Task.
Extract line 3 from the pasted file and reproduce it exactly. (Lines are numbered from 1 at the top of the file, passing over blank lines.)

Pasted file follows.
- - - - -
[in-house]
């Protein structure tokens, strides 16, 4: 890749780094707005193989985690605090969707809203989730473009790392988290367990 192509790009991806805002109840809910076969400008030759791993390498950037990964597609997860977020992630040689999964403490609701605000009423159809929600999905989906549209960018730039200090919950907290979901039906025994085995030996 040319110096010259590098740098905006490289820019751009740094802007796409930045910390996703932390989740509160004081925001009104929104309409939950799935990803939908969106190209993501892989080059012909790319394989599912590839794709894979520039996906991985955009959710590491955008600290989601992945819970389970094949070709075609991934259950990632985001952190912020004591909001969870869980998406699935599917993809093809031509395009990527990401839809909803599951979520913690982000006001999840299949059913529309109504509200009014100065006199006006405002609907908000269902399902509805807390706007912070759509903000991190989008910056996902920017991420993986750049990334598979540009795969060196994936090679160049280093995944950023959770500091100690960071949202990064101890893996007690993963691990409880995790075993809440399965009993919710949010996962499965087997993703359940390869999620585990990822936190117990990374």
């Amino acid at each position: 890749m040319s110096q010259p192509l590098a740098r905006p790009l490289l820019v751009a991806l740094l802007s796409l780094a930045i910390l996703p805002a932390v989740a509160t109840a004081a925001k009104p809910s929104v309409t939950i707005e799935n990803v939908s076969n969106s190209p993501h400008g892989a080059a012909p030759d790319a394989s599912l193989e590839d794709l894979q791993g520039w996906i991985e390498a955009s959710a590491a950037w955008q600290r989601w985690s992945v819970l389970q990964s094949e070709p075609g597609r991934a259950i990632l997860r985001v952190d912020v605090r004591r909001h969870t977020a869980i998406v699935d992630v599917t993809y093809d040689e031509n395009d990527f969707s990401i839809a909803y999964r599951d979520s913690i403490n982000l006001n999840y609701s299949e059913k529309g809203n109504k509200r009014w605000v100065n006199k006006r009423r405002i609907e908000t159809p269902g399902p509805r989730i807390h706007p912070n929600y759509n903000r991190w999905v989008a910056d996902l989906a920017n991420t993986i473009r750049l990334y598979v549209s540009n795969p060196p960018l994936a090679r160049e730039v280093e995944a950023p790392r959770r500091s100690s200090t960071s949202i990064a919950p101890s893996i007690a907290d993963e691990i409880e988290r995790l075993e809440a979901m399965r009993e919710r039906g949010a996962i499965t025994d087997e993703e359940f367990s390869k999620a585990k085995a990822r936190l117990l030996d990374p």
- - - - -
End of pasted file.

């Amino acid at each position: 890749m040319s110096q010259p192509l590098a740098r905006p790009l490289l820019v751009a991806l740094l802007s796409l780094a930045i910390l996703p805002a932390v989740a509160t109840a004081a925001k009104p809910s929104v309409t939950i707005e799935n990803v939908s076969n969106s190209p993501h400008g892989a080059a012909p030759d790319a394989s599912l193989e590839d794709l894979q791993g520039w996906i991985e390498a955009s959710a590491a950037w955008q600290r989601w985690s992945v819970l389970q990964s094949e070709p075609g597609r991934a259950i990632l997860r985001v952190d912020v605090r004591r909001h969870t977020a869980i998406v699935d992630v599917t993809y093809d040689e031509n395009d990527f969707s990401i839809a909803y999964r599951d979520s913690i403490n982000l006001n999840y609701s299949e059913k529309g809203n109504k509200r009014w605000v100065n006199k006006r009423r405002i609907e908000t159809p269902g399902p509805r989730i807390h706007p912070n929600y759509n903000r991190w999905v989008a910056d996902l989906a920017n991420t993986i473009r750049l990334y598979v549209s540009n795969p060196p960018l994936a090679r160049e730039v280093e995944a950023p790392r959770r500091s100690s200090t960071s949202i990064a919950p101890s893996i007690a907290d993963e691990i409880e988290r995790l075993e809440a979901m399965r009993e919710r039906g949010a996962i499965t025994d087997e993703e359940f367990s390869k999620a585990k085995a990822r936190l117990l030996d990374p």